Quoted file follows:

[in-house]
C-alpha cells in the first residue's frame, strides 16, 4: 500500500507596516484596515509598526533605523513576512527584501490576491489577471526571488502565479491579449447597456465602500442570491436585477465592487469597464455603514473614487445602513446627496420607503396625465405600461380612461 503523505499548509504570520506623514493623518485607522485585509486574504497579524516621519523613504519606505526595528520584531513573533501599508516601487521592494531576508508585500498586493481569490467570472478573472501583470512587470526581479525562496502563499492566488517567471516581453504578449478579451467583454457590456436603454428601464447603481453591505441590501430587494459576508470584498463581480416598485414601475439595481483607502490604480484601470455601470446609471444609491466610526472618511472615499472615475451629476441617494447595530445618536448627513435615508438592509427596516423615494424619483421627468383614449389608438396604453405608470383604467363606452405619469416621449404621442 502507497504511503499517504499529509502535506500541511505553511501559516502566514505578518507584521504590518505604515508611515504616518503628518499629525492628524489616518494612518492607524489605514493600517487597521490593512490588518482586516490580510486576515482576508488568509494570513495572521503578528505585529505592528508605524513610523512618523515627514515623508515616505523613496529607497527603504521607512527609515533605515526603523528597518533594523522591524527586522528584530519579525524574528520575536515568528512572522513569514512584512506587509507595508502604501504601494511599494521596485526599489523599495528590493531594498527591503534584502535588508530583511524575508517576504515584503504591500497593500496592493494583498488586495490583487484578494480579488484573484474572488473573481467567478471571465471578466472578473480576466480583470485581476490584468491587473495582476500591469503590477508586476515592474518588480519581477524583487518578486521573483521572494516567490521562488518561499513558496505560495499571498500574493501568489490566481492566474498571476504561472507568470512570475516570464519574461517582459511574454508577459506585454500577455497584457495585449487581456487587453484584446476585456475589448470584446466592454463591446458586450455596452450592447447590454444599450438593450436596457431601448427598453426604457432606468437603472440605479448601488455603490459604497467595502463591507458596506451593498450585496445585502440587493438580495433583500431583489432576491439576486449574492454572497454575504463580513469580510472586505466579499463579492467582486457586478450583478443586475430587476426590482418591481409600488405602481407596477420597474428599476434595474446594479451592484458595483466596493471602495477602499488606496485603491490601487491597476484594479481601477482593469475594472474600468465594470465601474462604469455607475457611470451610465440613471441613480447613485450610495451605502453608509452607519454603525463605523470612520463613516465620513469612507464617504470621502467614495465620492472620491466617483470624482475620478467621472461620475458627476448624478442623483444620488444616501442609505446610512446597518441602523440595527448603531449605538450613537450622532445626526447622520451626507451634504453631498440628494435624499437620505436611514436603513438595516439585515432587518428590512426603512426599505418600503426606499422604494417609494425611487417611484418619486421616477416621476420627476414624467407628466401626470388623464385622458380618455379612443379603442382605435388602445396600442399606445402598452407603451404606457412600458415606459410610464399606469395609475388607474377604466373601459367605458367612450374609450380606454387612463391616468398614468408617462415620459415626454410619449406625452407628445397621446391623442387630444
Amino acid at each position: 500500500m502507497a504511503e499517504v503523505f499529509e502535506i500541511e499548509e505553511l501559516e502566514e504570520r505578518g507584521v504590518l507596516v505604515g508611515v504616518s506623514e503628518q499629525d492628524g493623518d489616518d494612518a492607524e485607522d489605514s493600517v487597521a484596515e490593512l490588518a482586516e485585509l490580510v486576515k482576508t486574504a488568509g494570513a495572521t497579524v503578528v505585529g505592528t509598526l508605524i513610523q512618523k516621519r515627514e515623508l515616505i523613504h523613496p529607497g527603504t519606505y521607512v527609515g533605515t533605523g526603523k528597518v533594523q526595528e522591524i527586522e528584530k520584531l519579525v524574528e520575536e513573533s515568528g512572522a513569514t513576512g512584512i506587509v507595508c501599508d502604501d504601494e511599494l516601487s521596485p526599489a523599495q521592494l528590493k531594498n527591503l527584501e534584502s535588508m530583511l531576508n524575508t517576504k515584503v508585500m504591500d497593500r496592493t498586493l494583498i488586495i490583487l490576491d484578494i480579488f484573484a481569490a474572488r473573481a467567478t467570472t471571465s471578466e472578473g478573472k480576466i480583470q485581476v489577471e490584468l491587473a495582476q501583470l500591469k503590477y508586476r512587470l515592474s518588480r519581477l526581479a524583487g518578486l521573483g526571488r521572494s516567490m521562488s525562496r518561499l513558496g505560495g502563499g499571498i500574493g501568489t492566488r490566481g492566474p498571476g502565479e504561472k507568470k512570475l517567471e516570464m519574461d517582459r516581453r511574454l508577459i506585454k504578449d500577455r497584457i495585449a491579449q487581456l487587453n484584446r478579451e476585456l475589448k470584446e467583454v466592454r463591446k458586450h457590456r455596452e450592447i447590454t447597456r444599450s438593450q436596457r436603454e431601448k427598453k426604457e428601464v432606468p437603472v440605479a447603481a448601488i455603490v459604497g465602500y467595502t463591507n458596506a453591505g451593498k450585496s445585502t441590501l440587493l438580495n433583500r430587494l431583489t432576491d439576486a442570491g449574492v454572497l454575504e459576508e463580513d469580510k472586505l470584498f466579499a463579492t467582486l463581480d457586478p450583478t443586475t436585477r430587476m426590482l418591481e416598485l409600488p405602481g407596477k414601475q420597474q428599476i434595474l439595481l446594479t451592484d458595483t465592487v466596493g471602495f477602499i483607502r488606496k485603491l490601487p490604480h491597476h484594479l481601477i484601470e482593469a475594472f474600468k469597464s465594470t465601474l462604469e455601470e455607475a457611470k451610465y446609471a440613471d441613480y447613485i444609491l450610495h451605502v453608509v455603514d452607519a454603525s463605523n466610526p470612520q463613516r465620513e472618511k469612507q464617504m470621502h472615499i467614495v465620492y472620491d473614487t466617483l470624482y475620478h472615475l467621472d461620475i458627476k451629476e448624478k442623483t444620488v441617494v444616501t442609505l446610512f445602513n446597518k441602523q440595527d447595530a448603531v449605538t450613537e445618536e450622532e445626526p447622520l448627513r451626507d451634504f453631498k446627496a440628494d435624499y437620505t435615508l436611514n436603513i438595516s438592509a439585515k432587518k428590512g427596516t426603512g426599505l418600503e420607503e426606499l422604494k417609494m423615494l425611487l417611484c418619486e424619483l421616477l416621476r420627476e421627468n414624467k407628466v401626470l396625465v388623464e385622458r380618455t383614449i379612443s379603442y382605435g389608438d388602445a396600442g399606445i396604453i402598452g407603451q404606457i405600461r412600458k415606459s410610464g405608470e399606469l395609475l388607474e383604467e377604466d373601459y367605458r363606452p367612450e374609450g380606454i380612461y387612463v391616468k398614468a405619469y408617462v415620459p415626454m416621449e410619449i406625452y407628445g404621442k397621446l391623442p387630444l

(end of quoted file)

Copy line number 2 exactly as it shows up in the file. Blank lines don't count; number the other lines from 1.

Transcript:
C-alpha cells in the first residue's frame, strides 16, 4: 500500500507596516484596515509598526533605523513576512527584501490576491489577471526571488502565479491579449447597456465602500442570491436585477465592487469597464455603514473614487445602513446627496420607503396625465405600461380612461 503523505499548509504570520506623514493623518485607522485585509486574504497579524516621519523613504519606505526595528520584531513573533501599508516601487521592494531576508508585500498586493481569490467570472478573472501583470512587470526581479525562496502563499492566488517567471516581453504578449478579451467583454457590456436603454428601464447603481453591505441590501430587494459576508470584498463581480416598485414601475439595481483607502490604480484601470455601470446609471444609491466610526472618511472615499472615475451629476441617494447595530445618536448627513435615508438592509427596516423615494424619483421627468383614449389608438396604453405608470383604467363606452405619469416621449404621442 502507497504511503499517504499529509502535506500541511505553511501559516502566514505578518507584521504590518505604515508611515504616518503628518499629525492628524489616518494612518492607524489605514493600517487597521490593512490588518482586516490580510486576515482576508488568509494570513495572521503578528505585529505592528508605524513610523512618523515627514515623508515616505523613496529607497527603504521607512527609515533605515526603523528597518533594523522591524527586522528584530519579525524574528520575536515568528512572522513569514512584512506587509507595508502604501504601494511599494521596485526599489523599495528590493531594498527591503534584502535588508530583511524575508517576504515584503504591500497593500496592493494583498488586495490583487484578494480579488484573484474572488473573481467567478471571465471578466472578473480576466480583470485581476490584468491587473495582476500591469503590477508586476515592474518588480519581477524583487518578486521573483521572494516567490521562488518561499513558496505560495499571498500574493501568489490566481492566474498571476504561472507568470512570475516570464519574461517582459511574454508577459506585454500577455497584457495585449487581456487587453484584446476585456475589448470584446466592454463591446458586450455596452450592447447590454444599450438593450436596457431601448427598453426604457432606468437603472440605479448601488455603490459604497467595502463591507458596506451593498450585496445585502440587493438580495433583500431583489432576491439576486449574492454572497454575504463580513469580510472586505466579499463579492467582486457586478450583478443586475430587476426590482418591481409600488405602481407596477420597474428599476434595474446594479451592484458595483466596493471602495477602499488606496485603491490601487491597476484594479481601477482593469475594472474600468465594470465601474462604469455607475457611470451610465440613471441613480447613485450610495451605502453608509452607519454603525463605523470612520463613516465620513469612507464617504470621502467614495465620492472620491466617483470624482475620478467621472461620475458627476448624478442623483444620488444616501442609505446610512446597518441602523440595527448603531449605538450613537450622532445626526447622520451626507451634504453631498440628494435624499437620505436611514436603513438595516439585515432587518428590512426603512426599505418600503426606499422604494417609494425611487417611484418619486421616477416621476420627476414624467407628466401626470388623464385622458380618455379612443379603442382605435388602445396600442399606445402598452407603451404606457412600458415606459410610464399606469395609475388607474377604466373601459367605458367612450374609450380606454387612463391616468398614468408617462415620459415626454410619449406625452407628445397621446391623442387630444